Thursday, July 20, 2006

Frothing madness on the ID card frothing madness

Yes, it's quite possible that I am a little over-obsessed, somehow, with the ID card issue presently concerning almost no-one in the UK. But it's really serious, honest! Please read the following reasonably well-reasoned reasoned diatribe to persuade yourself of its Evilness(R), written by the Good Guys from no2id.


You may well have seen reports suggesting that the Home Office ID programme is in trouble. A series of e-mails leaked to the Sunday Times [1] from OGC (the Office of Government Commerce, part of the Treasury) and UKIPS (the new Identity & Passport Service) revealed that senior civil servants believe the project to be yet another fiasco in the making.

Government spin has been predictable, first claiming that the ID scheme was 'under review', then "broadly on track", and now proceeding "at the same pace" [2].

So what is fact and what is fantasy?

FACT: the ID scheme that the government has been selling for the last two years or more is a lie. With no clearly-expressed goal or justification, 'feature creep' almost every time ministers opened their mouths, and a complete unwillingness to listen to real experts in the field, the Home Office has lumbered itself with something impossibly complex, horrendously expensive, and utterly unworkable.

FACT: they passed the Act anyway, spending tens of millions in the process. The biggest threat to everyone's civil liberties is leaving a law on the statute books which permits compulsory registration, lifelong surveillance and population control by ID. But we also risk seeing billions of pounds of taxpayers' money (which could be far better spent elsewhere) being thrown away in pursuit of this authoritarian delusion. Even worse, a botched attempt could expose all our most personal information - leaving some with no control over their private lives or identities for the rest of their lives.

FACT: the government will proceed regardless. This programme has been politically driven from the outset and will remain so. Blair can't afford a U-turn, and the ID programme (or more accurately, the National Identity Register) is at the heart of government strategy [3]. The bureaucrats would love for us to all be neatly numbered, so our data can be shared ever more 'efficiently' - and the suppliers still stand to make billions, whether they deliver or fail.

The danger from the ID scheme is greater than ever.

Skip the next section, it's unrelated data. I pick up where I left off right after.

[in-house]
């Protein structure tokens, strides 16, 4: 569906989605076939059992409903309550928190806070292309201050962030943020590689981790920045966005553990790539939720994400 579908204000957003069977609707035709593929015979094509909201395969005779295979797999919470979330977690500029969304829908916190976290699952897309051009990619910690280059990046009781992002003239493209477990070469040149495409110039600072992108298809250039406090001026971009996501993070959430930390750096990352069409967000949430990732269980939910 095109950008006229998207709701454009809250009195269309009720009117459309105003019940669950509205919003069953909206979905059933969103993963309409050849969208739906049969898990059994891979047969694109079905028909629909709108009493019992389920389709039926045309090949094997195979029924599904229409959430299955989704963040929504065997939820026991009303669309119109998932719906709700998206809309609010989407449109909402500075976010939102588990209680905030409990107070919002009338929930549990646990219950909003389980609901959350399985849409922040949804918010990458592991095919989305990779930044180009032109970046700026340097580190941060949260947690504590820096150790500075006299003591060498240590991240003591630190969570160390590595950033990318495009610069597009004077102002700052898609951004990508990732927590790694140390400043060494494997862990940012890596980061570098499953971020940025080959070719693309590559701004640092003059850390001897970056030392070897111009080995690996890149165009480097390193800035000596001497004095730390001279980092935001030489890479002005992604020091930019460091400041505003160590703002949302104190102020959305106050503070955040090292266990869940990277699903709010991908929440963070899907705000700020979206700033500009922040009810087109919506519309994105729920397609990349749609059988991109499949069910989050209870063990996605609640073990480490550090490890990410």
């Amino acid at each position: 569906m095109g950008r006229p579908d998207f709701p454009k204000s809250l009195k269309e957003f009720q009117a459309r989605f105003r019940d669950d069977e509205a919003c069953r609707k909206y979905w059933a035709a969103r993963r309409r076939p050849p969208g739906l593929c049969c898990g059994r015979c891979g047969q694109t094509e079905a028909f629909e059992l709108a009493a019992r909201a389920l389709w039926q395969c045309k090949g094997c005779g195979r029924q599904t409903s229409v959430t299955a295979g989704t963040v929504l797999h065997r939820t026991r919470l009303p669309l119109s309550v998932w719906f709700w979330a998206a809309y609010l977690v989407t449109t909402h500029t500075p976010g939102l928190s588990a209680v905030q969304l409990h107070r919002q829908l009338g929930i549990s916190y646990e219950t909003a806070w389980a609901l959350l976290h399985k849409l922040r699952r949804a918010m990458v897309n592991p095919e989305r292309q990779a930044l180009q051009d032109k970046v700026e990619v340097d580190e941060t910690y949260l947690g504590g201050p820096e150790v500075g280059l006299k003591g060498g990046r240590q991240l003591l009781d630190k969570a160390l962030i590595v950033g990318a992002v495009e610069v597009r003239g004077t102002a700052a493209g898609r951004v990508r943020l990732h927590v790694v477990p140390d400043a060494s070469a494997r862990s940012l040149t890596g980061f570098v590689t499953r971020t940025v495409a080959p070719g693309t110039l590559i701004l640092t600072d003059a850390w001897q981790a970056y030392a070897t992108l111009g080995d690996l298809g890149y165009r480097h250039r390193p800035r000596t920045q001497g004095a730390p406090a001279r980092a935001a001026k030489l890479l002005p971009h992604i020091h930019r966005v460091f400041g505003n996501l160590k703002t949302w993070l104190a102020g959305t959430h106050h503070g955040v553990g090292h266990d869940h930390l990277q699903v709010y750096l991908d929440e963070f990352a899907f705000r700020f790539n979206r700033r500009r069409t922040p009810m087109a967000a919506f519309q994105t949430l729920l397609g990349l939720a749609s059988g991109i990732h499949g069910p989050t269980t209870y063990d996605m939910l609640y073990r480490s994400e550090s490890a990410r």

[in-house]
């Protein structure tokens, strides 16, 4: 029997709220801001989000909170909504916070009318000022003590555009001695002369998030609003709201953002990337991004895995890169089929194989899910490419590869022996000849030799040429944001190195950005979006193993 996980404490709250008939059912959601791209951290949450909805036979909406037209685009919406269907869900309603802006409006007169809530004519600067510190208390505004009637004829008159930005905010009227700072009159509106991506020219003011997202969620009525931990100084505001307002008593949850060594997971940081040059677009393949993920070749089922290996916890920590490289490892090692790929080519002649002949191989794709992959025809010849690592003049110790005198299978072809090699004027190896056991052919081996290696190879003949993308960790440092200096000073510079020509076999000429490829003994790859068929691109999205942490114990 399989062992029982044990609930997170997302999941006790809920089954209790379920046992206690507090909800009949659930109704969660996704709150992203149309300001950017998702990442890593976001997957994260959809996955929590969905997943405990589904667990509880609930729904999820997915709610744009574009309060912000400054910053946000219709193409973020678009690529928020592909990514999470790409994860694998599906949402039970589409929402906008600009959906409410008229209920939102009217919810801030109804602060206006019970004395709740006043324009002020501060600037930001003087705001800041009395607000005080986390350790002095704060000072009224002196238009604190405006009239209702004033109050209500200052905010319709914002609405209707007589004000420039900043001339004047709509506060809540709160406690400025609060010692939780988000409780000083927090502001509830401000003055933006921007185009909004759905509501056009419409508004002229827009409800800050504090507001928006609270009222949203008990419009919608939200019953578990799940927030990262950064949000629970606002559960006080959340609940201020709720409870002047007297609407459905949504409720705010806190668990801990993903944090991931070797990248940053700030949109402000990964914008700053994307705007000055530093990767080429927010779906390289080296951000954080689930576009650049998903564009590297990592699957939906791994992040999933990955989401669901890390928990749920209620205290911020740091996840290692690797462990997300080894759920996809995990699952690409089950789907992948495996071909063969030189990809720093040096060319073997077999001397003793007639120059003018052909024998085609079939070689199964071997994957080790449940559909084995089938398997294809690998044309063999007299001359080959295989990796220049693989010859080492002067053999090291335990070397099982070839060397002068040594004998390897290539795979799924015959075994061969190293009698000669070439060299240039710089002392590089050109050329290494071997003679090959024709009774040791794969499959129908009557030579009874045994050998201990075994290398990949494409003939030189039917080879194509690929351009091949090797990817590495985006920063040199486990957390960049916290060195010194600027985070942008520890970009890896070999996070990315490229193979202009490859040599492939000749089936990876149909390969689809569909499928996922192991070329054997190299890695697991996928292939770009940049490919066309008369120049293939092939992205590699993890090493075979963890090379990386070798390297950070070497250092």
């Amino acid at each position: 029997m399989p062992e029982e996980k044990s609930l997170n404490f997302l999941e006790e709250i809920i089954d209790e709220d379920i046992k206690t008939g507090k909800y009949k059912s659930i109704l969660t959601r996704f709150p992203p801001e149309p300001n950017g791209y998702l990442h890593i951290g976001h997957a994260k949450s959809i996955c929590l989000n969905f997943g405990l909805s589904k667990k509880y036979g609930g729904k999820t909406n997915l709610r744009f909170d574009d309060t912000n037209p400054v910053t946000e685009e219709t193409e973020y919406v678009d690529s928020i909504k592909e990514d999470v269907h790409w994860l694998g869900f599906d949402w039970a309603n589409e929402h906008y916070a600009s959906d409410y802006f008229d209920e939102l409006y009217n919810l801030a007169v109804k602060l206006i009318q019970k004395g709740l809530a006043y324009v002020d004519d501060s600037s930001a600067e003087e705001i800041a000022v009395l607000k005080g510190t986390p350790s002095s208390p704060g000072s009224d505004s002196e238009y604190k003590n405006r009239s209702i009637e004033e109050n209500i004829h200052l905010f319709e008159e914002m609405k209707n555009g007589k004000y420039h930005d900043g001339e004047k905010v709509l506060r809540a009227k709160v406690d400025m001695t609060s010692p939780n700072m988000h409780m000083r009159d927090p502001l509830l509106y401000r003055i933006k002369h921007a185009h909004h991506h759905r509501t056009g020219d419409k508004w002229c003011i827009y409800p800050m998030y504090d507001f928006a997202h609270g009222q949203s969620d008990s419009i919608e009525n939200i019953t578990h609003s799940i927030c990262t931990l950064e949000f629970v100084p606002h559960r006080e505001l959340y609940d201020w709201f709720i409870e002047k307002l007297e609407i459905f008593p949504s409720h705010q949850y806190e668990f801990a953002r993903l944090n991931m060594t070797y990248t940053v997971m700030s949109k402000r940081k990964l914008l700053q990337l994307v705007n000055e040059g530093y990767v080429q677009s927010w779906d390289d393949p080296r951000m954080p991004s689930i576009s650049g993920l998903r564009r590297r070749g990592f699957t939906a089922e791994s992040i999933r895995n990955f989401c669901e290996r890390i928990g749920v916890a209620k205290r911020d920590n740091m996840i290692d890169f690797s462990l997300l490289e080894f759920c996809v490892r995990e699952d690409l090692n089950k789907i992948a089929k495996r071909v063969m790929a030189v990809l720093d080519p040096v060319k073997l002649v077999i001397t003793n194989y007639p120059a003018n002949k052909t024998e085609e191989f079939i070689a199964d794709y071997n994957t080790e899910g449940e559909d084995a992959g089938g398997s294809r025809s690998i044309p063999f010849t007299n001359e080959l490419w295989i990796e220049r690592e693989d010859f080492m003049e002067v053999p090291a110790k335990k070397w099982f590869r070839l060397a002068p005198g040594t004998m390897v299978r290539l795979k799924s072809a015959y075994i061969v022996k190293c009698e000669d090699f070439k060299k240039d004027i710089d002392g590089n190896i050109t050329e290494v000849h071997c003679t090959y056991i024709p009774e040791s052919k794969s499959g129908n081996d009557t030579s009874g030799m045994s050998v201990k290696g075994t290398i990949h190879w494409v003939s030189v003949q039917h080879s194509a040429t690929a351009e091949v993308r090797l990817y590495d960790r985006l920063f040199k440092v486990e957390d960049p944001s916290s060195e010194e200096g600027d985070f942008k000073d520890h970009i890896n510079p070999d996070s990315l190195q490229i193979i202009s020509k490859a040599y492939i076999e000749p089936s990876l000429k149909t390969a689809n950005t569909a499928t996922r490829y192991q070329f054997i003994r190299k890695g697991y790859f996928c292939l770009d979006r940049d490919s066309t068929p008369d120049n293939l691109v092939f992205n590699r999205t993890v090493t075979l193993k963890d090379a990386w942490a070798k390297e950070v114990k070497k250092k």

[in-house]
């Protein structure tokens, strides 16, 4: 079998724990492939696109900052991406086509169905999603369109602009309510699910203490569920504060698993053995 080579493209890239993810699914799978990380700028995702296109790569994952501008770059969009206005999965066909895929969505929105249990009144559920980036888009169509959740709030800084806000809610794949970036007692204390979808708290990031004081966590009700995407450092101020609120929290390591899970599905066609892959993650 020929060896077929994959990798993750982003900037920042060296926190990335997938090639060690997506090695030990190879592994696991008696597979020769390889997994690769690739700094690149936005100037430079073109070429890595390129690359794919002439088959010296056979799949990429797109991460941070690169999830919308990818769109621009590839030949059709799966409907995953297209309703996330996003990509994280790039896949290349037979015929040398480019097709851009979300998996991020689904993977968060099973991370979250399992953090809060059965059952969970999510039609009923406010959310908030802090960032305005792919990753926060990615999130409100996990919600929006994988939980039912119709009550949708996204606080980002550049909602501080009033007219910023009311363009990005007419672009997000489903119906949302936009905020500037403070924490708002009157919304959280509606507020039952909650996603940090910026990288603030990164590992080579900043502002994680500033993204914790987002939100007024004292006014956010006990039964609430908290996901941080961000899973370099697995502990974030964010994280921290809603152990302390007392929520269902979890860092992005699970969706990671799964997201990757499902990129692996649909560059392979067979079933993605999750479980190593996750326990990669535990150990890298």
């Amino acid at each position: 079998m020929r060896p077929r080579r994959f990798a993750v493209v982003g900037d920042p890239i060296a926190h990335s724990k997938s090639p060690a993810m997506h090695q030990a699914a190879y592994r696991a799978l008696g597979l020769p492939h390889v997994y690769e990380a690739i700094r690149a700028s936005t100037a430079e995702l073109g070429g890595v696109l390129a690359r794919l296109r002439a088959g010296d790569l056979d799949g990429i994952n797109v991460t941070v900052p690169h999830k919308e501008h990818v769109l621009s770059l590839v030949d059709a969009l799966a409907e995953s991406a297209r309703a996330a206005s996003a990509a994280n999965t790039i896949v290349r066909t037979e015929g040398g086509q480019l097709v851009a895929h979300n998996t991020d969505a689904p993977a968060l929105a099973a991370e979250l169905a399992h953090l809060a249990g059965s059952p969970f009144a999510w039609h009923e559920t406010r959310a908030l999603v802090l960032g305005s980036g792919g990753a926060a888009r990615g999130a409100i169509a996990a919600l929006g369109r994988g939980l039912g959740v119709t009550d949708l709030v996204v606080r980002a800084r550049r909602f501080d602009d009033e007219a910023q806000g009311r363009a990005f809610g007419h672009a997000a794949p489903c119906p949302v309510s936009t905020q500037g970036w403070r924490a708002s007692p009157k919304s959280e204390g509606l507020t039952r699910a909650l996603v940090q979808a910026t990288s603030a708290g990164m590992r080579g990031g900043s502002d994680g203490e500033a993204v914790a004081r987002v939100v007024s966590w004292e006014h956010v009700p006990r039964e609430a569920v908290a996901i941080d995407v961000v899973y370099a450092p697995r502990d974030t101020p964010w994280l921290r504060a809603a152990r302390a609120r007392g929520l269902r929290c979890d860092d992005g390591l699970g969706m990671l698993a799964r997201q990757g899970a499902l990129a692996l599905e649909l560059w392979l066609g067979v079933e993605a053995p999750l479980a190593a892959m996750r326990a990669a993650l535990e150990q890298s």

Now the government is looking at issuing cut-down 'early variant' ID cards that would 'protect' your identity with nothing more than a four-digit PIN. A gift to fraudsters. The government will still fingerprint, iris scan, background check and interrogate you for a passport - but then simply store all your data in their database. No 'benefits' or services for the public. Just all the costs, risks and intrusion.

We have to redouble our efforts. It is more important than ever that we get the message out to a public that may think 'ID cards' are off the agenda. Street stalls, leafleting - even going door-to-door. Now is the time to wake people up to the real and present danger of the ID scheme.

If you can't spare the time to get involved with a local group, or even set one up (send a mail to for more info) then please help support those who are fighting hard on your behalf. Join the campaign at - it's just £15 per year - or send a donation.

The battle continues...





When it's that obvious, one has to wonder what the fuss is about.

Wednesday, July 19, 2006

Some useful information for once, that isn't really that useful

Surely the prospect of listening to what our respective world leaders chat about between gravely serious and puffy declarations wrinkles your forehead with its sheer brilliance, its sheer lunacy, its sheer honesty for Damn's sake? Then a transcript of what Current American President the Rightly Honourable George Bush Jr. was caught fumbulating on during the recent (at the time of writing, no warranty implied) G8 summit while the microphone was left on should leave you in paroxysmal delight, right? Then click on the bloody link and stop bothering me already. The best bit follows (no objectivity implied, but I'm always right so it shouldn't concern you):

The camera is focused elsewhere and it is not clear whom Bush is talking to, but possibly Chinese President Hu Jintao, a guest at the summit.

Bush : Gotta go home. Got something to do tonight. Go to the airport, get on the airplane and go home. How about you? Where are you going? Home?

Bush : This is your neighborhood. It doesn't take you long to get home. How long does it take you to get home?

Reply is inaudible.

Bush : "Eight hours? Me too. Russia's a big country and you're a big country."

At this point, the president seems to bring someone else into the conversation.

Bush : It takes him eight hours to fly home.

He turns his attention to a server.

Bush : No, Diet Coke, Diet Coke.

He turns back to whomever he was talking with.

Bush : It takes him eight hours to fly home. Eight hours. Russia's big and so is China.

I'm so glad I voted for him. When can we stop kow-towing to these mere humans already, please? I'm starting to become really bored of taking them seriously. Can something be done about it within 28 days? [Source for some postal things: The Washington Post. How appropriate.]